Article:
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How Nathan Barry Made $12,000 in eBook Income in 24 Hours

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Nathan Barry is a web designer who quit his job at a software company in October 2011 in order to work for himself.

In 2012, his first year of being self-employed, Nathan managed to make $145,471 USD, which is more than double of what he used to make in his last job. Interesting thing here is that over $85,000 out of that was income from his two e-books, “App Design Handbook” and “Designing Web Applications”. Want to know how it all started and how you can have similar success?

Let's take a look at the launch of Nathan's first e-book, “App Design Handbook”, with which he made over $12,000 in the first 24 hours, and uncover what he did right.

Starting Point

It's easy to look at Nathan now and say “Oh, he has a popular blog and a decent audience, no wonder he's doing well with his e-books.

An important thing to understand here is that although Nathan is quite well-known now, that definitely wasn't the case when he started working on his first e-book.

In fact, in June 2012, only 3 months before his “App Design Handbook” launch, his blog was only getting around 100 visitors per day and he only had 100 RSS subscribers.

That's why this particular launch is a great lesson for those who don't have a massive online following yet. Before you jump in, consider these points, which will help get your mindset on track:

  • You don't need a popular blog in order to make money with your product. Many people think that they need to build a high-traffic website first before they can sell anything. However, this can take years, and is a very inefficient way to go about it if your goal is to make money. What you really need is an email list.
  • When you consider the option of failing from the very beginning, and make your decisions accordingly, you prevent yourself from being disappointed later on.

  • You don't have to spend a lot of time in order to build a product that makes money. That is another mindset that holds people back from making money online: they think that it will take years before they can earn their first dollar this way.

    Nathan's story is a proof that you can go from an idea to thousands of dollars in profit in 3 months provided that you do things the right way.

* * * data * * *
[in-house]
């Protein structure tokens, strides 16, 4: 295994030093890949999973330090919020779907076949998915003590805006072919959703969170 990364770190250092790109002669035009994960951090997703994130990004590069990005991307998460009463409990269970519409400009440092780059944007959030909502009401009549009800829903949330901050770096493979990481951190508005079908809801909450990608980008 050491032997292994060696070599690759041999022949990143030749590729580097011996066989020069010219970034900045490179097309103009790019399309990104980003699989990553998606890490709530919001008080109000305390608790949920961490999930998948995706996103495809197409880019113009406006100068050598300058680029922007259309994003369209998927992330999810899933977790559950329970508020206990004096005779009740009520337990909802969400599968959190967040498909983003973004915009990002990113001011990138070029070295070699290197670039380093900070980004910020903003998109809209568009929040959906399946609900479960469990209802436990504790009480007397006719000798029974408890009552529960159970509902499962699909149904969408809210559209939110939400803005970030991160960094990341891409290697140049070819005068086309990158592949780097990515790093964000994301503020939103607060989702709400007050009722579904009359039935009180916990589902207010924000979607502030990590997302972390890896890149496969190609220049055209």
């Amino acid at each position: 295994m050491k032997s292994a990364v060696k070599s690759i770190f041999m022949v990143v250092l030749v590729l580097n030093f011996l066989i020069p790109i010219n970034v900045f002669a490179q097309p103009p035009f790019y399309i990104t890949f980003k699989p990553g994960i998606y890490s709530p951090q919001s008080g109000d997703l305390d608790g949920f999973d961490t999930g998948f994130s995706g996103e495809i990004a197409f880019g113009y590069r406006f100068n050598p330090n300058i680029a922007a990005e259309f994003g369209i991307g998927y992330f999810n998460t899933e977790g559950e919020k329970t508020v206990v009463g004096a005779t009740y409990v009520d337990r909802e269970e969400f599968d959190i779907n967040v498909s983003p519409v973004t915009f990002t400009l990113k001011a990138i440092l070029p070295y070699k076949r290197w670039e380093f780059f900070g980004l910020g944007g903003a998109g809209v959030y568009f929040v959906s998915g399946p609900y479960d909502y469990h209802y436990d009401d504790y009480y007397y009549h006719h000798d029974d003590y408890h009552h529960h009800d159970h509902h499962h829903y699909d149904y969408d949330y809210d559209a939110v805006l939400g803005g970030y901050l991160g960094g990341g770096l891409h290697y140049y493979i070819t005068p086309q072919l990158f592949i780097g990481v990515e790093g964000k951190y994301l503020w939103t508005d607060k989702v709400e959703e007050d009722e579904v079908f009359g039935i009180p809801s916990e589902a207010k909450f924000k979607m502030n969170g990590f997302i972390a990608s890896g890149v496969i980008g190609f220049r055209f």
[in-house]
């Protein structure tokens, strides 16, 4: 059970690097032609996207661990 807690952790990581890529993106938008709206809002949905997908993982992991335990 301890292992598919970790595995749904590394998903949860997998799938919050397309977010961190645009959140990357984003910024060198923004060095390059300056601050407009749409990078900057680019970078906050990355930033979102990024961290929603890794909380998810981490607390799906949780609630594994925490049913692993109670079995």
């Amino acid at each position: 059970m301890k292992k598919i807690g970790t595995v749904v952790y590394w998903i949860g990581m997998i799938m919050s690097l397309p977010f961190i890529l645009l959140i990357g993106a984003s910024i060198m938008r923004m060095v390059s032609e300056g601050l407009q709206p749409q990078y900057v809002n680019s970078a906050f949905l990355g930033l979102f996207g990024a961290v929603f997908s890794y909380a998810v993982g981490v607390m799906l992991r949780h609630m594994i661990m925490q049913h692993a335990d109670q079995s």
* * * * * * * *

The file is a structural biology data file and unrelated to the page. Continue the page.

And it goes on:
• Pick an amount of time that you can afford to waste on a product that ends up being a complete failure. Nathan mentioned in one of his interviews that the reason why he chose 3 months as a time frame for this project was because this was the amount of time that he was willing to spend on a personal project without guaranteed return on investment.

    When you consider the option of failing from the very beginning, and make your decisions accordingly, you prevent yourself from being disappointed later on.

Picking an eBook Idea

Nathan knows a lot about creating iPhone apps: he has three apps of his own in the App Store and has created quite a few apps for other people as well. It wasn't difficult for him to come up with an idea for an ebook about app design.

However, before investing time and energy into creating a product, Nathan wanted to make sure that there was an actual demand for it. He created a landing page that described the upcoming e-book and asked people who were interested in it to subscribe to his email list. Then, he drove some traffic to it, and got around 100 subscribers in a few weeks.

That success was enough to convince Nathan that it's time to start writing the e-book. Keep in mind:

  • Always validate your ideas. Most people are so convinced that their business idea is amazing that they don't bother to do a reality check. This often leads to wasting a lot of time, energy, and money on building something that nobody wants.

    You have to find ways to check whether there's enough demand for your product before creating it, even when the idea seems like an obvious winner.

  • You can't sell free, you can't sell paid. Squeeze pages are a cheap and effective way to validate your ideas. Put up a squeeze page in which you describe your product, offer a freebie, and ask people to subscribe to your email list. Then, drive some targeted traffic to it via guest posting, and see what happens.

    Getting 100-200 subscribers in a few weeks is a good indication that there's enough interest to justify creating that product. Keep in mind that if you can't convince people to give you their email addresses, you won't be able to convince them to give you their hard-earned money.

Writing the “App Design Handbook”